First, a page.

Virtual Reality & The Power Of Crowds
Author: Sebastian Bos
After lingering for decades in sci-fi literature and the public imagination, virtual reality finally became feasible in the 1980s. Game consoles and various forms of media began to crop up, and the technology’s potential generated a tremendous amount of excitement. But VR never really caught on. Though it found homes in flight simulation, military applications, and niche scientific settings, VR never quite gained a foothold in the consumer marketplace. So by the 1990s, virtual reality had all but vanished from the public eye. Investors saw it as a risky pipe dream without much market potential, and R&D funding evaporated for the next two decades.
The Right Climate For Virtual Reality Crowdfunding
Today, VR is back, and this time it seems almost certain to stay. Not only has technological progress opened up new worlds of potential for VR, but more importantly, there has been a crucial climate change in societal thought and interaction—one that has set the stage for VR to blossom. Crowdfunding is a telling manifestation of this change. The Internet has given us an unprecedented platform for connection, linking people across the globe and allowing us to collaborate in massive numbers like never before.
Back in the 90s, when a handful of big investors shied away from virtual reality, the industry collapsed. Major tech companies were convinced that the market for VR simply couldn’t support their investments, and they had little to indicate that they were wrong: There simply wasn’t a viable way to measure demand for products that hadn’t been developed yet.
Game-Changing Crowdfunding Platform
In 2009, the launch of Kickstarter fundamentally altered the relationship between developers and consumers. Entrepreneurs, inventors and businesses were suddenly given an instrument for gauging public interest in technologies they wanted to pioneer. Take the Oculus Rift, for instance. In 2011, 18-year old Palmer Luckey built a rough prototype in his parent’s garage. The next year, his Kickstarter raised $2.4 million from nearly 10,000 contributors, the company took off, and the renaissance of the VR industry began.
The Oculus’ unexpected success suddenly illuminated the tremendous demand for VR technology—even before any products were actually on the market—and so companies around the world dove into projects of their own. Facebook purchased Oculus in 2014 for $2 billion, solidifying the nascent company firmly into place as a dominant player in the resurging industry. That same year, Kickstarter became a springboard for Avegant’s Glyph, a personal VR theater system that met its $250,000 goal in just four hours and went on to receive $1.5 million from the campaign. In fact, as this list of recent innovative gadgets attests, it seems the majority of groundbreaking technologies today get their start on sites like Kickstarter and IndieGoGo.
This is because crowdfunding allows startups to make the leap from prototype to production without having to convince investors to take big risks in unproven technologies. At the same time, platforms like Kickstarter give consumers a voice in the development process, allowing the public to have a direct impact on the way the technology takes shape and giving ordinary people a chance to support envelope-pushing projects that may never have found funding otherwise. Both Oculus and Avegant sent out developers kits to their supporters, who in turn provided feedback that helped these companies improve their products.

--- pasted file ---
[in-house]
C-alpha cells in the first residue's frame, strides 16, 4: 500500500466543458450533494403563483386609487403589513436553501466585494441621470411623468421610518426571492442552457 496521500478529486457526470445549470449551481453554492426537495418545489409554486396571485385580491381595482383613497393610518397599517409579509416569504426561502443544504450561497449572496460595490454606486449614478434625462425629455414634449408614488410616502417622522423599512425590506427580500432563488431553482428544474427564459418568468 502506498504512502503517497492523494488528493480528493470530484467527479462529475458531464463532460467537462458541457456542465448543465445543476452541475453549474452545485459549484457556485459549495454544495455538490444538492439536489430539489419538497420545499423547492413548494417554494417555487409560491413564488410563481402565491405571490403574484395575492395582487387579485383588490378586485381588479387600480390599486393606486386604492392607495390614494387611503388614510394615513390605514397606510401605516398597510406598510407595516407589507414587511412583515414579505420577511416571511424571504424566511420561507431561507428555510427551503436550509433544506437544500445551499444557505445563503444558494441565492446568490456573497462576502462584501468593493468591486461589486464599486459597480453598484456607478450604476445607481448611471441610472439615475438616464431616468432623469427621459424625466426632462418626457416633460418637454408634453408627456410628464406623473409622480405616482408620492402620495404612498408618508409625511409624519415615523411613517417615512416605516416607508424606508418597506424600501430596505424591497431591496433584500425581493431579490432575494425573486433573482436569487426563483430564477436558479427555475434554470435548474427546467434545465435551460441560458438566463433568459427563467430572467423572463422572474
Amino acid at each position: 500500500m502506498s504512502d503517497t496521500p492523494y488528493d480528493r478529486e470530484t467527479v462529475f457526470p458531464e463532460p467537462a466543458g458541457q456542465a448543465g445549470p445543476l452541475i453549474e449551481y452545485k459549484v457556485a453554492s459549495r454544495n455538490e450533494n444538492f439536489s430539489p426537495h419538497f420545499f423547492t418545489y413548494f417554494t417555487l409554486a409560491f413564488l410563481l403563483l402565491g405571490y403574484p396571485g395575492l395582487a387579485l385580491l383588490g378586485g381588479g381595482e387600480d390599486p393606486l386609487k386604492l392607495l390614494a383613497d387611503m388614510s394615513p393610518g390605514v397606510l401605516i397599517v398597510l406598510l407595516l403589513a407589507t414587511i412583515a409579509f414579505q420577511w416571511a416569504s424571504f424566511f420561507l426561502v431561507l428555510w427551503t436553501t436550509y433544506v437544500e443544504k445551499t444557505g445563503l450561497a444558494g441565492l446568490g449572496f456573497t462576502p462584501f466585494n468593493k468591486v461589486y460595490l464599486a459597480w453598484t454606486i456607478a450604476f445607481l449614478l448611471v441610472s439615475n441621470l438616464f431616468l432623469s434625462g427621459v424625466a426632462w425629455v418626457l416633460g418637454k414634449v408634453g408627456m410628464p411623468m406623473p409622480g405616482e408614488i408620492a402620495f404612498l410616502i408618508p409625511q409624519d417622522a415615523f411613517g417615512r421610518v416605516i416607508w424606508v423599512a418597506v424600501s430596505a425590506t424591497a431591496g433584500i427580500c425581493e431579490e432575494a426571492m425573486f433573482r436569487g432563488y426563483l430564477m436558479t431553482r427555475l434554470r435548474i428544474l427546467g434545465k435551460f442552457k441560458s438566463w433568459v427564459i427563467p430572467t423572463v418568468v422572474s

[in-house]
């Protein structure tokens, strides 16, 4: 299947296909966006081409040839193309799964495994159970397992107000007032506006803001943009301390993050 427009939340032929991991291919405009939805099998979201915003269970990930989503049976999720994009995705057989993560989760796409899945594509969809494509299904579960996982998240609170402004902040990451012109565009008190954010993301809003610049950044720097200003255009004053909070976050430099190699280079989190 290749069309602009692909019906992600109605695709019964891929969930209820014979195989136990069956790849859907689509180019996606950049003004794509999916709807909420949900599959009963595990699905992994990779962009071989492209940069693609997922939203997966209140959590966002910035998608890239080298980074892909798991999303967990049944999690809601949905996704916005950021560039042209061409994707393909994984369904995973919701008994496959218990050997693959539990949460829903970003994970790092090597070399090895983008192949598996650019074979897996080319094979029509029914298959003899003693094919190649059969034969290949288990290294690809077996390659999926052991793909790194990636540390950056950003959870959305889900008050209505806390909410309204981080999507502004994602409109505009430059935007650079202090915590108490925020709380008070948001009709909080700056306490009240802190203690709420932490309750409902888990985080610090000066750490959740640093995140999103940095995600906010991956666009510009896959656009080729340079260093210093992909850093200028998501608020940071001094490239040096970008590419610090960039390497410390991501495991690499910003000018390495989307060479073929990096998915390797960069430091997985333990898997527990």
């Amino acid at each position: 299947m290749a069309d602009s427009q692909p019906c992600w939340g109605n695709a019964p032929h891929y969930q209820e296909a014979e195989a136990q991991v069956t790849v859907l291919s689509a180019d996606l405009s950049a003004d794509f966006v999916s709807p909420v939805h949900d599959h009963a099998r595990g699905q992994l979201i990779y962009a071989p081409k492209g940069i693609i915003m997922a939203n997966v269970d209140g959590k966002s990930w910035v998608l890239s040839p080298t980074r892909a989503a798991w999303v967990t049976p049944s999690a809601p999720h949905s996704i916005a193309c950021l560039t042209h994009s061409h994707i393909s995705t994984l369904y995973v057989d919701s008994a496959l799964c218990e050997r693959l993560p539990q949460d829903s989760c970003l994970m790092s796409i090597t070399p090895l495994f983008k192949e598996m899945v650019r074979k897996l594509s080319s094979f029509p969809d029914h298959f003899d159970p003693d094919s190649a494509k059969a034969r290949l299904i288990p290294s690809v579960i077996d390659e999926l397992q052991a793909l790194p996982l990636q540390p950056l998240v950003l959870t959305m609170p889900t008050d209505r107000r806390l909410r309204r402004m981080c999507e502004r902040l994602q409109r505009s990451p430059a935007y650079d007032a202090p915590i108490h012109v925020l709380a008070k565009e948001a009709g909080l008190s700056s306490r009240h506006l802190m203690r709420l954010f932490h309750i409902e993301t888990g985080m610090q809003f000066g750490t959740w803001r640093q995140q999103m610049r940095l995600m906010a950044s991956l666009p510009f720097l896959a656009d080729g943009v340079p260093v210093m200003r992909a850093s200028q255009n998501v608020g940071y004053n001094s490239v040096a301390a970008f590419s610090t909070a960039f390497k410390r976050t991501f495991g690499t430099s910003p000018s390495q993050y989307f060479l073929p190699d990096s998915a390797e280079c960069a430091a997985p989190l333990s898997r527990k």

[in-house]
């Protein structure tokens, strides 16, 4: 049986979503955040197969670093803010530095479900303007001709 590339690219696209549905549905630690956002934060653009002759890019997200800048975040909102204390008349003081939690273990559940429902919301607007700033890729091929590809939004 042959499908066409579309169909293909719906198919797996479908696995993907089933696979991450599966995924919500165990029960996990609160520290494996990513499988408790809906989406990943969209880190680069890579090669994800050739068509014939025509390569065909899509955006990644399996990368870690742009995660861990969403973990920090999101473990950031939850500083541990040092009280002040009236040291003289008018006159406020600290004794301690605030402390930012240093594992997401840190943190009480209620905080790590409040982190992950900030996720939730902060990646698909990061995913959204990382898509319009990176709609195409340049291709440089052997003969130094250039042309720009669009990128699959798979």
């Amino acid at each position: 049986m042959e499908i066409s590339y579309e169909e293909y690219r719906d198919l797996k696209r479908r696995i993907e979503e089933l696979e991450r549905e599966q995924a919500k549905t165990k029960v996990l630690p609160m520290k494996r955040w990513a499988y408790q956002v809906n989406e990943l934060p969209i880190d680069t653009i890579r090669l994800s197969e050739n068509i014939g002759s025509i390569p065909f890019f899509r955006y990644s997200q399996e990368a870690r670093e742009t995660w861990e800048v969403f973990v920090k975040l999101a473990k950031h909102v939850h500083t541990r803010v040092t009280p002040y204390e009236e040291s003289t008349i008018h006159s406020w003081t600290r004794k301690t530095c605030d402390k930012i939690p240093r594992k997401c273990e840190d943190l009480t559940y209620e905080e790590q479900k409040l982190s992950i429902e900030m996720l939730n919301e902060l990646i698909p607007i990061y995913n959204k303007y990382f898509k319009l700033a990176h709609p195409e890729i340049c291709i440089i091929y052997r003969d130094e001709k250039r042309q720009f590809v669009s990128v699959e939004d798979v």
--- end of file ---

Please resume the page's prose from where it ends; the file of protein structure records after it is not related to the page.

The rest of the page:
Measuring Risk Of VR Related Crowdfunding Campaign
Of course, crowdfunding isn’t always a boon for consumers. While the examples above demonstrate how consumers and developers can collaborate to bring innovative technologies to market, there are also plenty of instances where crowdfunded contributions have been met with silence.
More than two years after Sixsense raised $600,000 for its VR-compatible controller, contributors are still waiting for their long overdue developers kits. Having repeatedly promised and then postponed ship dates, the company is refusing to give refunds. Similarly, after the 2013 Kickstarter campaign for vrAse Googles raised some £66,000 from a mere 782 contributors, they missed their ship date, were investigated for fraud by the Scotland Police, and despite promises, still haven’t mailed their kits. In the case of the ANTVR gaming system, backers provided over $260,000 only to receive kits that didn’t work.
Yet as those who use it know, funding a Kickstarter project doesn’t guarantee its success. There is always risk involved in the investment, and the fact that many of these companies will never actually bring a product to market is precisely why investors backed out of the VR industry in the 1990s. The difference now, however, is that crowdsourcing makes the risk much smaller by distributing it widely, and backers are motivated by more than money.
The cultural and technological shift that made crowdfunding so successful is the same one fueling the current boom in VR. Crowdfunding lets us interact, collaborate, and support each other in a radically new way; it is attractive because it brings us closer together.
Virtual Reality has enormous potential to do the same: letting us communicate more intimately, empathize more deeply, and collaborate across vast distances in unprecedented ways. As an increasingly interconnected global community, we are hungry for the communal platforms VR can provide. So the crowd is coming together today to fund technologies that will help us become an even more powerful crowd tomorrow.